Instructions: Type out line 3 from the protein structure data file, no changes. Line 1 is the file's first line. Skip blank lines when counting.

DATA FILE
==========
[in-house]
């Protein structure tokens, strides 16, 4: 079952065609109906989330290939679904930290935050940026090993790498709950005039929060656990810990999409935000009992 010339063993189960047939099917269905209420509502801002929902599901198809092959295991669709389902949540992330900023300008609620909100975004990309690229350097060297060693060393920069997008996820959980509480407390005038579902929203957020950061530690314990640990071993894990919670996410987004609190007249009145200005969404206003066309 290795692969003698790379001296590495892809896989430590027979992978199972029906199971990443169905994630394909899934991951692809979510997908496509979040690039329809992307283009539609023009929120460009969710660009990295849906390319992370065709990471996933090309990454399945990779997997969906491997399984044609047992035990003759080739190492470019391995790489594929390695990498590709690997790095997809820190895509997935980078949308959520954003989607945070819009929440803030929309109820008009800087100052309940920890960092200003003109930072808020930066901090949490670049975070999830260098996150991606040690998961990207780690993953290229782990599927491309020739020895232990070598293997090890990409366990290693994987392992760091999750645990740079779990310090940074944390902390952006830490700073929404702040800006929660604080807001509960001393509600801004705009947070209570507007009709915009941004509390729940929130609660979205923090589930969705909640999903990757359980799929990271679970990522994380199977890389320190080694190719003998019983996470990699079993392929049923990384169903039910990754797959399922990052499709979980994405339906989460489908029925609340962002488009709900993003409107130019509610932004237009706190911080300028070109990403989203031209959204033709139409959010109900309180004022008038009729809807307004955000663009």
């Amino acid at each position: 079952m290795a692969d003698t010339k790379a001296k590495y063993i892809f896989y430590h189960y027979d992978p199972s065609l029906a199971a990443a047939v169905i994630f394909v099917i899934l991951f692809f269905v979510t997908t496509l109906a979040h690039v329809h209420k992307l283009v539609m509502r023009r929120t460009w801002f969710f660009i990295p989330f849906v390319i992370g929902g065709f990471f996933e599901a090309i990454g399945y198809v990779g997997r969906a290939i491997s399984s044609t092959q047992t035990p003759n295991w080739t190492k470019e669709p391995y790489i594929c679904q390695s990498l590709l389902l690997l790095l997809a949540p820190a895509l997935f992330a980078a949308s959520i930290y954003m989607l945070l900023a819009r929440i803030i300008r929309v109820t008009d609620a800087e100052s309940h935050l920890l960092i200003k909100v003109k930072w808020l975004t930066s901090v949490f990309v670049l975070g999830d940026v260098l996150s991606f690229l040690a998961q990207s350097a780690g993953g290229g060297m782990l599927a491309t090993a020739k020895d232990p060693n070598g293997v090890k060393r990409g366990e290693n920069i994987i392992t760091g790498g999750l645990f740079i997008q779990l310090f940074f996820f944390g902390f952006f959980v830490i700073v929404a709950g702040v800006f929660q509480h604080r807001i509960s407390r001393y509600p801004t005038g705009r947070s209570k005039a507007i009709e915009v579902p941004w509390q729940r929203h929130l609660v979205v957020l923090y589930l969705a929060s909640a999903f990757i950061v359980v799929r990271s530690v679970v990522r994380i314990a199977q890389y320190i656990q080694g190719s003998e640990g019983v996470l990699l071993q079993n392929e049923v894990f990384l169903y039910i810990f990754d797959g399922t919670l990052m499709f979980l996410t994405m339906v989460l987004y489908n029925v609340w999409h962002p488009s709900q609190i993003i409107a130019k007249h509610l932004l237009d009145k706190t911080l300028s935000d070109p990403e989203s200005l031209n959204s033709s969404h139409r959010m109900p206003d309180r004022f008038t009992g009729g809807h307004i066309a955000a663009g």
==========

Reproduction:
């Amino acid at each position: 079952m290795a692969d003698t010339k790379a001296k590495y063993i892809f896989y430590h189960y027979d992978p199972s065609l029906a199971a990443a047939v169905i994630f394909v099917i899934l991951f692809f269905v979510t997908t496509l109906a979040h690039v329809h209420k992307l283009v539609m509502r023009r929120t460009w801002f969710f660009i990295p989330f849906v390319i992370g929902g065709f990471f996933e599901a090309i990454g399945y198809v990779g997997r969906a290939i491997s399984s044609t092959q047992t035990p003759n295991w080739t190492k470019e669709p391995y790489i594929c679904q390695s990498l590709l389902l690997l790095l997809a949540p820190a895509l997935f992330a980078a949308s959520i930290y954003m989607l945070l900023a819009r929440i803030i300008r929309v109820t008009d609620a800087e100052s309940h935050l920890l960092i200003k909100v003109k930072w808020l975004t930066s901090v949490f990309v670049l975070g999830d940026v260098l996150s991606f690229l040690a998961q990207s350097a780690g993953g290229g060297m782990l599927a491309t090993a020739k020895d232990p060693n070598g293997v090890k060393r990409g366990e290693n920069i994987i392992t760091g790498g999750l645990f740079i997008q779990l310090f940074f996820f944390g902390f952006f959980v830490i700073v929404a709950g702040v800006f929660q509480h604080r807001i509960s407390r001393y509600p801004t005038g705009r947070s209570k005039a507007i009709e915009v579902p941004w509390q729940r929203h929130l609660v979205v957020l923090y589930l969705a929060s909640a999903f990757i950061v359980v799929r990271s530690v679970v990522r994380i314990a199977q890389y320190i656990q080694g190719s003998e640990g019983v996470l990699l071993q079993n392929e049923v894990f990384l169903y039910i810990f990754d797959g399922t919670l990052m499709f979980l996410t994405m339906v989460l987004y489908n029925v609340w999409h962002p488009s709900q609190i993003i409107a130019k007249h509610l932004l237009d009145k706190t911080l300028s935000d070109p990403e989203s200005l031209n959204s033709s969404h139409r959010m109900p206003d309180r004022f008038t009992g009729g809807h307004i066309a955000a663009g």